Could the medication you are taking for high blood pressure also help to prevent cognitive decline? A piece of research carried out by teams in Ireland and Canada, which was published in BMJ Open, has found that centrally acting ACE inhibitors (CACE-Is), which are prescribed to help lower blood pressure, resulted in a slight slowing in the rate at which cognitive decline occurred over a six month period. The study also identified an improvement in mental function during the first six months of being started on this treatment.
Information relating to 1749 patients attending a Canadian memory clinic, covering a ten year period, was collected for the work, which included scores on two tests used to assess mental ability; each test had been performed twice, six months apart. The study included 817 participants with a diagnosis of one of the three main types of dementia. However, after screening for suitability, data from only 361 people was able to be used for analysis; 85 were taking CACE-Is and of these 30 were within the first six months of treatment. This type of ACE inhibitor differs from others, as they cross the barrier into the brain and therefore can have a positive impact upon its blood flow and blood pressure, which previous research has indicated as beneficial to cognition.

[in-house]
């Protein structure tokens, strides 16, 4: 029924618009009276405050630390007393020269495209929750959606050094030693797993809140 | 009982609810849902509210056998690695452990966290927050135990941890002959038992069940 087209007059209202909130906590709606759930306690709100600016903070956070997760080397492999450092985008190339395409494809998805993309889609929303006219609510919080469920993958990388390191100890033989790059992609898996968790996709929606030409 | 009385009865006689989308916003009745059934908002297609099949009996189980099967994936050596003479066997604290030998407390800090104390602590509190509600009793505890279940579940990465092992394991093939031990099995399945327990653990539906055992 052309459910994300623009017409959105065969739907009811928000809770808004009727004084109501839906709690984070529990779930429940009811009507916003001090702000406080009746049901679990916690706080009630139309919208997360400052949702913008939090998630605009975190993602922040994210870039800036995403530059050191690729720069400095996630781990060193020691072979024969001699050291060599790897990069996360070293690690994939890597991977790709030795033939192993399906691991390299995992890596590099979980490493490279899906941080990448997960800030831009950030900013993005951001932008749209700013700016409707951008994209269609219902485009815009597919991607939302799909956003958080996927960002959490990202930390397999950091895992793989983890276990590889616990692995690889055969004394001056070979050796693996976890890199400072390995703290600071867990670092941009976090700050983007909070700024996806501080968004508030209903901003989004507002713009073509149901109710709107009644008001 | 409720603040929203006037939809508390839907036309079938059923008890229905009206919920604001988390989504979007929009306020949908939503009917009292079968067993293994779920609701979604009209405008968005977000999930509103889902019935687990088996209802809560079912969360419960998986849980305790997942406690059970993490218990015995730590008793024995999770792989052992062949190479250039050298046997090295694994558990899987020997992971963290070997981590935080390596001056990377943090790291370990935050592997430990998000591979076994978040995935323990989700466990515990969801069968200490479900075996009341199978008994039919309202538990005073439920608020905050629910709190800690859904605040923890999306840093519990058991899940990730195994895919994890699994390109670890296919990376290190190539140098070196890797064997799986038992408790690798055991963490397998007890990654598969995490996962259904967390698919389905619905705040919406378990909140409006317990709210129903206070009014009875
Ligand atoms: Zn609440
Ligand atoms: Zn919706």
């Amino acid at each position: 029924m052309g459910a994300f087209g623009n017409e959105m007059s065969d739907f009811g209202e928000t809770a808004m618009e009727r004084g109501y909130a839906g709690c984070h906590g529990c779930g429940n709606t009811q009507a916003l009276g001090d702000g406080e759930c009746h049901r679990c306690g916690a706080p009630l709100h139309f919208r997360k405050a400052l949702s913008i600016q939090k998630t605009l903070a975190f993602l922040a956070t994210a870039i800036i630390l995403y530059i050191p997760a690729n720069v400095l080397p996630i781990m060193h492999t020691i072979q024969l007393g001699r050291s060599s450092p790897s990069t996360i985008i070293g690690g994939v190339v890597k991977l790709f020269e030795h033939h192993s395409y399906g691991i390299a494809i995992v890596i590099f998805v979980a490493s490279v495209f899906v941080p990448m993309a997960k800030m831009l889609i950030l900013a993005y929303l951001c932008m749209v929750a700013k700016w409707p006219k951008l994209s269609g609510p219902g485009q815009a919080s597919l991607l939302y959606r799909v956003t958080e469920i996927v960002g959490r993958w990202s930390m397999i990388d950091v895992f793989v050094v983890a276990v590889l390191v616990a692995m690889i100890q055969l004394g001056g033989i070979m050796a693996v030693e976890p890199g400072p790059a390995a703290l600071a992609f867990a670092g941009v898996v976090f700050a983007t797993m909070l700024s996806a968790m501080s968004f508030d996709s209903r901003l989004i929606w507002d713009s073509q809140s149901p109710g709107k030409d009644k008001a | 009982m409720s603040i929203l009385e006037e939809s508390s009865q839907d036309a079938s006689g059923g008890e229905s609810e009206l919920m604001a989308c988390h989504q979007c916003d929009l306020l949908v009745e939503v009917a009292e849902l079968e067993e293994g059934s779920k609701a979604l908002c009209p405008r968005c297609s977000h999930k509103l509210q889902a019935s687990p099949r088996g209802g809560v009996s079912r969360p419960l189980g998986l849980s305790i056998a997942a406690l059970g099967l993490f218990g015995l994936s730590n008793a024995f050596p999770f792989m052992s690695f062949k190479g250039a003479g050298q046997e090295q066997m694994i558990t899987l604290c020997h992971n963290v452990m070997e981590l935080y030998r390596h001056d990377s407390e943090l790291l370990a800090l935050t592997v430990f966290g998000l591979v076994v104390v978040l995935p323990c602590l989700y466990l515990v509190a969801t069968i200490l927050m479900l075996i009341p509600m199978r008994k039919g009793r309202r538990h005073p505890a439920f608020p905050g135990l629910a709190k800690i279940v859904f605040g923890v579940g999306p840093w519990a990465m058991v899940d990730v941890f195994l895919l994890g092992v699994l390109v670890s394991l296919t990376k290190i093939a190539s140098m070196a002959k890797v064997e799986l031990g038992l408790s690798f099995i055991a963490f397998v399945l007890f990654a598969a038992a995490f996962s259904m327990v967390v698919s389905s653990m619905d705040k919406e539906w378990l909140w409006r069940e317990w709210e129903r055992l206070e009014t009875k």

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The Findings and conclusions
Statistically significant differences were found with the improvement in the mental ability scores for one of the tests between patients taking CACE-Is and those who weren’t, and that the improvements were greatest for those new to the drugs. However, before drawing conclusions regarding a direct benefit, it is important to be mindful of a number of factors:
This was a small study conducted over a short time frame, so it is uncertain whether the small slowing of cognitive decline seen amongst participants would have consequences for the longer term picture.
The study merely shows an association between the two factors and does not prove that this medication directly benefits mental ability.
Reduced blood pressure itself is beneficial for cognitive function and it may be this rather than the action of the drugs themselves that are producing the improvement.
This class of drugs is not suitable for everyone due to the potential side effects.
Further research is therefore needed to determine whether this class of drugs is of true benefit to those with dementia and who would gain the most from this treatment.